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Complexity and Growth

Growth under complex conditions always promotes complexity. As a system grows, it must limit the number of internal reference frameworks. No more doing all with everything, and everyone with everybody at all times. The number of subsystems which, decoupled from each other, cultivate their own processes and follow their own sense, grows. This inner increase, in very selectively coupled, self-effective, differentiated systems, can be rather random and chaotic or very orderly and rich in form. Organisations grow by means of new areas, departments, functions, locations, regions, business areas etc., thus, they rely on order (even when the organigram finds an overview representation of this difficult).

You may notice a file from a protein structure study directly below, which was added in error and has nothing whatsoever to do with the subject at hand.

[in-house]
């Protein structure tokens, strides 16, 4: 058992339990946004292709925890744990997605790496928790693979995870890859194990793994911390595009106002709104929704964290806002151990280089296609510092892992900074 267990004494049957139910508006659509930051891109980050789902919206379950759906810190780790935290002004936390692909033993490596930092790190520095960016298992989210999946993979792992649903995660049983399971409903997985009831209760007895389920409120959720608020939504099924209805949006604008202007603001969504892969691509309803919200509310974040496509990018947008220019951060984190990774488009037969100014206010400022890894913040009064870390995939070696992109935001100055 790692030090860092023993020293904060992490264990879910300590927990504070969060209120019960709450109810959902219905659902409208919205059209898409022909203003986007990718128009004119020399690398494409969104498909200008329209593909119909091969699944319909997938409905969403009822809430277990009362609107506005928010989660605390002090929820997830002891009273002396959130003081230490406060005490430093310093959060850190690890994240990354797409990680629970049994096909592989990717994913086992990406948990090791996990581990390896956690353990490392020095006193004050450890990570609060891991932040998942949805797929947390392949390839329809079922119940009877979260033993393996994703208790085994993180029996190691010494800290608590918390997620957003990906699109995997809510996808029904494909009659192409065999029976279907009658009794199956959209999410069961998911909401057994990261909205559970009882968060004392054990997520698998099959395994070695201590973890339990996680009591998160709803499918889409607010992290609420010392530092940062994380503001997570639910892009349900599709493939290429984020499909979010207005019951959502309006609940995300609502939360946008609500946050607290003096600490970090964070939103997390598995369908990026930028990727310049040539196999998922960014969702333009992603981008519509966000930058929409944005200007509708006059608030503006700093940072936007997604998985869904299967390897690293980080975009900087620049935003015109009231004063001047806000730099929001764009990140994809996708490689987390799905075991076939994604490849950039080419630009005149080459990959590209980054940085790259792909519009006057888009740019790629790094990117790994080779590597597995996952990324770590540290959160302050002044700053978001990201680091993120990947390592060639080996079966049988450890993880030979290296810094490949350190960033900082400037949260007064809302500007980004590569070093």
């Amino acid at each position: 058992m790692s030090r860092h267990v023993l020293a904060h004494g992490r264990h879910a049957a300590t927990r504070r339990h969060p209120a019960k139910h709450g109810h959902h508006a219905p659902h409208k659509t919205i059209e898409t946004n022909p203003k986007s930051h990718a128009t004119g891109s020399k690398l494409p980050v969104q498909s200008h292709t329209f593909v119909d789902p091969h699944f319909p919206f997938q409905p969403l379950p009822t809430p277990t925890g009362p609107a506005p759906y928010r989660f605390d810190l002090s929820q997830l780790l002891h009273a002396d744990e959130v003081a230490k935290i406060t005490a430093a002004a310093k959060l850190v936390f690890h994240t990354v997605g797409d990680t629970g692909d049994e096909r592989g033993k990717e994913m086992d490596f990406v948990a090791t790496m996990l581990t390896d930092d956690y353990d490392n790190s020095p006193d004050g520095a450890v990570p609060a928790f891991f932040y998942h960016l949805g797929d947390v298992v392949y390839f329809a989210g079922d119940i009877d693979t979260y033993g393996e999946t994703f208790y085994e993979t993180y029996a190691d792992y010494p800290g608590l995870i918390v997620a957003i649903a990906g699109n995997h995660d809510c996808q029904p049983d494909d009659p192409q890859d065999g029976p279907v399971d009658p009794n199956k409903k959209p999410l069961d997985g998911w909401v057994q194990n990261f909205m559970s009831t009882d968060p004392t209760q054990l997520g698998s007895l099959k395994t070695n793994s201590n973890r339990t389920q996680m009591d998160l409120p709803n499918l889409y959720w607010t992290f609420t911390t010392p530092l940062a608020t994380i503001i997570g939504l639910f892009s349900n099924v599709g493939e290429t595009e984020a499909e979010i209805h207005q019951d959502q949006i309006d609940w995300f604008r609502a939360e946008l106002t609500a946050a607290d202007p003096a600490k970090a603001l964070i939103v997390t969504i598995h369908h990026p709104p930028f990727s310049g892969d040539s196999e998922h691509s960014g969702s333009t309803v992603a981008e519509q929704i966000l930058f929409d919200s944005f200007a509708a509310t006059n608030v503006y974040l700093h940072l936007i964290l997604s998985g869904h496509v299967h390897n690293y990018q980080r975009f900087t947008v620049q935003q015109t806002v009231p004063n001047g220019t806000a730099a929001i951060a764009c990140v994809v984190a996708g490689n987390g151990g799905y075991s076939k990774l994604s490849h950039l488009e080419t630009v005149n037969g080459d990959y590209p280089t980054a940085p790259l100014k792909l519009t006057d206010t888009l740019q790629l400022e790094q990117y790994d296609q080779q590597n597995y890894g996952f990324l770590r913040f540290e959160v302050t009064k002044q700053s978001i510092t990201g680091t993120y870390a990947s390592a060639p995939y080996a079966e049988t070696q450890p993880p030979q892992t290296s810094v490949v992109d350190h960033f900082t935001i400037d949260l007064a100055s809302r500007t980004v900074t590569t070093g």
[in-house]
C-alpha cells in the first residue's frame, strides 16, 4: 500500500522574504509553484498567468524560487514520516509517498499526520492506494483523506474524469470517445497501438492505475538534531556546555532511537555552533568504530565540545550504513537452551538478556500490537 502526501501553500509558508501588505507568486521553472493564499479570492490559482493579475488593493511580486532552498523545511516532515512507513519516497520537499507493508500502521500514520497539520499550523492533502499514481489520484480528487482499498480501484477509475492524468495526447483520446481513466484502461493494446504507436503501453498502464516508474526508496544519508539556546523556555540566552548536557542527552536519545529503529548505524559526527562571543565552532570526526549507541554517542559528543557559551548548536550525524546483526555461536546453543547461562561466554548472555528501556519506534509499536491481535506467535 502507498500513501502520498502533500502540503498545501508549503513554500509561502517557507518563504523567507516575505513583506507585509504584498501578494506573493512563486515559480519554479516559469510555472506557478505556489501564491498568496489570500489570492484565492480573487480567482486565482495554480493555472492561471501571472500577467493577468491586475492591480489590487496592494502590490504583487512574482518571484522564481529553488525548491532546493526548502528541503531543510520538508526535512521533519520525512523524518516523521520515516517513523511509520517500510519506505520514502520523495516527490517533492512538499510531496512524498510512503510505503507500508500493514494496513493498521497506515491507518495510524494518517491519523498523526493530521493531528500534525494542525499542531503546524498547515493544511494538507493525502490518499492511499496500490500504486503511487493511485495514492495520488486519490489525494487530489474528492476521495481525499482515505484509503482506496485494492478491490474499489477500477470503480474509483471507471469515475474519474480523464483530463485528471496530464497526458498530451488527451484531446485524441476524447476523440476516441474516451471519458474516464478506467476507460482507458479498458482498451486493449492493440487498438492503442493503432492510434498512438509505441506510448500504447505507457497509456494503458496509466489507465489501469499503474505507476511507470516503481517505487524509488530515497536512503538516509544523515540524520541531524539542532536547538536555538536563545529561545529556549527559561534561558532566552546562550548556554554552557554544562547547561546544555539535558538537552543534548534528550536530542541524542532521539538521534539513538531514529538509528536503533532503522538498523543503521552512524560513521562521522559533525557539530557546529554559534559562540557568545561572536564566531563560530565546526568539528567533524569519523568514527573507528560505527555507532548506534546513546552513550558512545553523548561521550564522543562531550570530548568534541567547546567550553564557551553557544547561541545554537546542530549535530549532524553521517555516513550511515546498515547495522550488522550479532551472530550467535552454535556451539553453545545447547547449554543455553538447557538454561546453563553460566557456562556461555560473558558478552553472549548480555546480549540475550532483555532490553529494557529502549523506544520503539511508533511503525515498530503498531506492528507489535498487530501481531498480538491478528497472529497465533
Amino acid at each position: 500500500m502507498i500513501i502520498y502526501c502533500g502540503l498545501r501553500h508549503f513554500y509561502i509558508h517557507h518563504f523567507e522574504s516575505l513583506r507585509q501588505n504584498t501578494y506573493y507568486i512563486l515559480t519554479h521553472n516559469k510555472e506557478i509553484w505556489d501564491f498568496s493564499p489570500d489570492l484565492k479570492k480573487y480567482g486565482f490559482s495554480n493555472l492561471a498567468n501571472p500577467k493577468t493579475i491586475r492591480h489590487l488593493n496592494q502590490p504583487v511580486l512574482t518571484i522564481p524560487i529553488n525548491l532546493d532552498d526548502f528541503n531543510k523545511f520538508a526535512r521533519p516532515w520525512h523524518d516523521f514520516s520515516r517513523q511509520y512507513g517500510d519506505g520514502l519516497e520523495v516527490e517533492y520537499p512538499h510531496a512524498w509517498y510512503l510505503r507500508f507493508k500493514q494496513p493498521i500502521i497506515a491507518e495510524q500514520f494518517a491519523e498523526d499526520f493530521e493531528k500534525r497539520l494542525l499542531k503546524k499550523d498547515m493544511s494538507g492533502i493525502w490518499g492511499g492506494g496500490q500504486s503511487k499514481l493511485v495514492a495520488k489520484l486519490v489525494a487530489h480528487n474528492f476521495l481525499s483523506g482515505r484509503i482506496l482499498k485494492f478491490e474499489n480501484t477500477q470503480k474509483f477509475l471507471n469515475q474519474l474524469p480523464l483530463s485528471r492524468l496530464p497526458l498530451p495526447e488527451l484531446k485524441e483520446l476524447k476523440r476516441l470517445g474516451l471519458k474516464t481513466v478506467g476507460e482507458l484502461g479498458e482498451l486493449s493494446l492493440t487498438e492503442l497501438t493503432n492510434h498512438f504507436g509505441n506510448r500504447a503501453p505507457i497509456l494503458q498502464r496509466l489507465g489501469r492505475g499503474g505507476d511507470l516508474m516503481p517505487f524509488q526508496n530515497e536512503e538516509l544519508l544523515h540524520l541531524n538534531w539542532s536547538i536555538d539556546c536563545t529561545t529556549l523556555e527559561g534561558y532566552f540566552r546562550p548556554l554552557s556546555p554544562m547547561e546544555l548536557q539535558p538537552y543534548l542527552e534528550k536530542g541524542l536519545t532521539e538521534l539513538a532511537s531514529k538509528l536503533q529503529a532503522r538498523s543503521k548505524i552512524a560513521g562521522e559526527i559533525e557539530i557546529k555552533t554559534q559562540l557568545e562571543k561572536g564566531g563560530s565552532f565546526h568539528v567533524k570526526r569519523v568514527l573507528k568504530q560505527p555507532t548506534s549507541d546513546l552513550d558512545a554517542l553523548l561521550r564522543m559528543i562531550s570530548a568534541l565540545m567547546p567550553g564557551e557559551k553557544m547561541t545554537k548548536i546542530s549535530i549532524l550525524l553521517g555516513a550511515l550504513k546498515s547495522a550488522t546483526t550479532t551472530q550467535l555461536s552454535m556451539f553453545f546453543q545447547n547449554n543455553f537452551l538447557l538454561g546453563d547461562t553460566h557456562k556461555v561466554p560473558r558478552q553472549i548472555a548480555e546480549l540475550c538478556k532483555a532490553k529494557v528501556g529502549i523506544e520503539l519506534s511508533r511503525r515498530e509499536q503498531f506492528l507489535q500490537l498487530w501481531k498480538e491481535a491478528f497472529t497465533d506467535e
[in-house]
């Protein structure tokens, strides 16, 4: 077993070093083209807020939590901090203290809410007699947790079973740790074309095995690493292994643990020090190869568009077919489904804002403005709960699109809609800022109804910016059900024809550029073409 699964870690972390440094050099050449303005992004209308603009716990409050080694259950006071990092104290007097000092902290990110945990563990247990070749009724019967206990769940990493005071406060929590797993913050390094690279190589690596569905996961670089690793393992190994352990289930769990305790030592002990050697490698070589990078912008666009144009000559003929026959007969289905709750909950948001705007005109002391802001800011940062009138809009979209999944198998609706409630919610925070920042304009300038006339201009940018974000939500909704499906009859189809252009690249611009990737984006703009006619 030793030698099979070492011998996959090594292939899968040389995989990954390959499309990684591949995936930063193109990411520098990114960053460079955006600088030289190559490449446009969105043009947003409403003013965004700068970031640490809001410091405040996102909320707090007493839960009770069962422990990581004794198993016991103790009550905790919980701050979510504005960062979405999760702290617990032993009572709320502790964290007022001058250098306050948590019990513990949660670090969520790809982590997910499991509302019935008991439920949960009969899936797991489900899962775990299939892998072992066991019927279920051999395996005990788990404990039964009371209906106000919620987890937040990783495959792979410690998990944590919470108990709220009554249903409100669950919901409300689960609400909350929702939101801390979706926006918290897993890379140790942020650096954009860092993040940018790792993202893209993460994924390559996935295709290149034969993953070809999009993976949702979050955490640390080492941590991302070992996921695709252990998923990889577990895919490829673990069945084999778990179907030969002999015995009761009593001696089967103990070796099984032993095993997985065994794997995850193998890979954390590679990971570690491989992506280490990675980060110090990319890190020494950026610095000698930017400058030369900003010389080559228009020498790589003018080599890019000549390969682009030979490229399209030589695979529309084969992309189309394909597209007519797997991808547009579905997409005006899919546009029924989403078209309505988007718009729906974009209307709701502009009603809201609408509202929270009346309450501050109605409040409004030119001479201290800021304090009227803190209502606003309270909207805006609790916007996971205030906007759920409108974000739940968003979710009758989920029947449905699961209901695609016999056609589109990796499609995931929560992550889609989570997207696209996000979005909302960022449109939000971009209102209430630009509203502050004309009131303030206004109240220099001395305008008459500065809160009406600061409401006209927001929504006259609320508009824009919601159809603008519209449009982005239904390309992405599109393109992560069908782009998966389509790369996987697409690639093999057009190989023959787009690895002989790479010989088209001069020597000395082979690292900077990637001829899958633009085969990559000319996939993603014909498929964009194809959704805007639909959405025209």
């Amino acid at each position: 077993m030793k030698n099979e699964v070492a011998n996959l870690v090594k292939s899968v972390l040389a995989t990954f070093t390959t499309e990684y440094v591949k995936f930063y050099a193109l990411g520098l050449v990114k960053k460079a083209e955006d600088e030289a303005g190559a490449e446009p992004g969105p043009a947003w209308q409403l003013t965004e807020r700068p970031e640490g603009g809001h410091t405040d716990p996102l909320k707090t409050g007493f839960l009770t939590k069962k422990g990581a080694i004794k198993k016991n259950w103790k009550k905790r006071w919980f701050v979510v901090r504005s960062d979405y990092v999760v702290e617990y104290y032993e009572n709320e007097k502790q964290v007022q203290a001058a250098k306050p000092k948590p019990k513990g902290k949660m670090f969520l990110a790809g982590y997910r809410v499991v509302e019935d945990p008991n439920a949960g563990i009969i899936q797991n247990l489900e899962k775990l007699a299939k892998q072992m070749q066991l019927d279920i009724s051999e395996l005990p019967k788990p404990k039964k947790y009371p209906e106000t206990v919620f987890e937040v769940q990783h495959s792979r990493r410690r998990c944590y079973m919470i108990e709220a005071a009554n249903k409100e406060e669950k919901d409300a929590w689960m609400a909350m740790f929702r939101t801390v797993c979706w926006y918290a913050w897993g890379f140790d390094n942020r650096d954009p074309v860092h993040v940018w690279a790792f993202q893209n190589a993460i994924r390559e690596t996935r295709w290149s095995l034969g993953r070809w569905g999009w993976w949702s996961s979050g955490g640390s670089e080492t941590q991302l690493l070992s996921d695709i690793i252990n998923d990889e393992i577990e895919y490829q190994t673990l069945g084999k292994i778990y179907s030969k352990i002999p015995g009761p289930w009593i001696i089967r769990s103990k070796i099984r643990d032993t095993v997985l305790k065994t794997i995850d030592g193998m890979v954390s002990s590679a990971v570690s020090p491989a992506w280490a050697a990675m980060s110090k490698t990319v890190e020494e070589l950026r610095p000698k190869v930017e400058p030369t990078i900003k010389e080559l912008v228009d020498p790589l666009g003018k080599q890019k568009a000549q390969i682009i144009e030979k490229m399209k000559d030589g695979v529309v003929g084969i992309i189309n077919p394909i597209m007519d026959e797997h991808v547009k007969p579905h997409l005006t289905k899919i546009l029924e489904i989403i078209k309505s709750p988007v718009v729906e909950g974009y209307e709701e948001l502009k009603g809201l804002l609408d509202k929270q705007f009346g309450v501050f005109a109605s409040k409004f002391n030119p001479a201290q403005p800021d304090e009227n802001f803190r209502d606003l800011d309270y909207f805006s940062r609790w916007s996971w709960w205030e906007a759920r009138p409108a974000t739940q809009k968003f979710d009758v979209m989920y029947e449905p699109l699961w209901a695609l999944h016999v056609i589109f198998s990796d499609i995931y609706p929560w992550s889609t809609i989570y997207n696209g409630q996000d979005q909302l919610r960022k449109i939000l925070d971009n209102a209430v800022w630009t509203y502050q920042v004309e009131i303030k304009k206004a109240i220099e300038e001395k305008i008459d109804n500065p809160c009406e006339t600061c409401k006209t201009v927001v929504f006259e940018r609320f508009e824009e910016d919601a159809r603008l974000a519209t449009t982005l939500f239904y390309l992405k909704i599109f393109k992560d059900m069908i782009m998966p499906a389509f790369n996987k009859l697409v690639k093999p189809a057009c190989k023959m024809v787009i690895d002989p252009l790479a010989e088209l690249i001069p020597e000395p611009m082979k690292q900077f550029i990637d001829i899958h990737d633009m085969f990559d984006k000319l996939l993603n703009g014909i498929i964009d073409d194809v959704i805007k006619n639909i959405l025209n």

The more non-homogenous these subsystems are, the higher the effort for coordination and synchronisation. Therefore, downsizing usually occurs in the form of division (“No core business!”), if these efforts are too great or the size becomes too dysfunctional.

Thus, complexity sets growth limitations itself through the compulsion to select connections. Forms are created, therefore, from the limitation of the ability to perform, from scanning all alternatives and potential in the world and taking these into account.